3-mile buffer suggested for grouse breeding, oil and gas drilling | TribLIVE.com
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The Associated Press
This July, 26, 2014 photo provided by the U.S. Fish and Wildlife Service shows a Greater Sage Grouse at the Seedskadee National Wildlife Refuge in Wyoming. A government study recommends keeping oil and gas drilling, wind farms and solar projects more than 3 miles away from the breeding grounds of a bird that ranges across much of the Western U.S. a finding that could carry significant impacts for the energy industry as the Obama administration weighs whether the greater sage grouse needs more protections after seeing its population plummet in recent decades. (AP Photo/U.S. Fish and Wildlife Service,Tom Koerner)

BILLINGS, Mont. — A government report with significant implications for the United States energy industry says a struggling bird species needs a 3-mile buffer between its breeding grounds and oil and gas drilling, wind farms and solar projects.

The study occurs as the Obama administration weighs new protections for the greater sage grouse. The ground-dwelling, chicken-sized birds range across 11 western states and two Canadian provinces.

A 3-mile buffer for the birds represents a much larger area than the no-occupancy zones where drilling and other activity is prohibited under some state and federal land management plans.

However, those plans contain more nuanced provisions, which backers say will protect sage grouse, such as seasonal restrictions on drilling or other activity and limits on the number of oil and gas wells within key sage grouse habitat.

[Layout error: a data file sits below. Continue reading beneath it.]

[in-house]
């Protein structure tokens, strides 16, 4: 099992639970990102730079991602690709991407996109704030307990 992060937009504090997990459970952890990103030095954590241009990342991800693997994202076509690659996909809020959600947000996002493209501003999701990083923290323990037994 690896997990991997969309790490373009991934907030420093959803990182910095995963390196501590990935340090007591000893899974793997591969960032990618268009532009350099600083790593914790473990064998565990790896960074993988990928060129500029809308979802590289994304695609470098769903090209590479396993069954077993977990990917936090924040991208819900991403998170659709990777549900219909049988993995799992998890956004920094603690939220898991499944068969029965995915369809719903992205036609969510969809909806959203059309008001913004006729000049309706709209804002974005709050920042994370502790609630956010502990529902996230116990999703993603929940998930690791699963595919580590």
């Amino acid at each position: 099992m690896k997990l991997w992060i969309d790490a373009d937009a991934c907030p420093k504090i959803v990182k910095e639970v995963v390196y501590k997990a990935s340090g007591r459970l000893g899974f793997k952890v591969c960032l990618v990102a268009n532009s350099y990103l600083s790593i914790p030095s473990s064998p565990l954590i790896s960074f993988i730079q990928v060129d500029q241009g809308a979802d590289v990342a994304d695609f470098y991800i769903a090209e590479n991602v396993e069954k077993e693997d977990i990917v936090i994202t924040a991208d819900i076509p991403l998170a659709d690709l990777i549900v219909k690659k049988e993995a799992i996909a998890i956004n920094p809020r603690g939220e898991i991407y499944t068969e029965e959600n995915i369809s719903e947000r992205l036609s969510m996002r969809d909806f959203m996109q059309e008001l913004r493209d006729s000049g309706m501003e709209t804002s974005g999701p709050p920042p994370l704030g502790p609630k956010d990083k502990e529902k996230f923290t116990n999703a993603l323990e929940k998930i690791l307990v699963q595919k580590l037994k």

Some wildlife advocates say too much energy development is being allowed, undermining efforts to help grouse. Such opposition could be bolstered by the U.S. Geological Survey report Friday.

The USGS made no management recommendations, and agency scientists said the buffer distances were for guidance only.

Greater sage grouse populations dropped sharply in recent decades because of disease, pressure from the energy industry, wildfires and other factors.

Now state and federal officials are scrambling to come up with conservation measures to protect the grouse ahead of a court-ordered September 2015 decision on protections.

A related bird, the Gunnison sage grouse of Utah and Colorado, received federal protection as a threatened species on Nov. 12. An adviser for Colorado Gov. John Hickenlooper said Friday that the state plans to challenge the decision in court.

The USGS report on the more-common greater sage grouse represents a compilation of scientific studies aimed at seeing what it takes to protect the bird.

It was requested by the U.S. Department of Interior’s Bureau of Land Management, which oversees millions of acres of sage grouse habitat and regulates the energy industry across much of the West.

BLM spokesman Jeff Krauss said the agency will use the new information as it works on changes to land use plans that include new sage grouse conservation measures.

The report said a minimum buffer extending to a 3.1-mile radius around sage grouse breeding sites would provide considerable protections for the bird. That radius would equal a circle around the leks covering 30 square miles.

The report suggests a maximum buffer of 5 miles.

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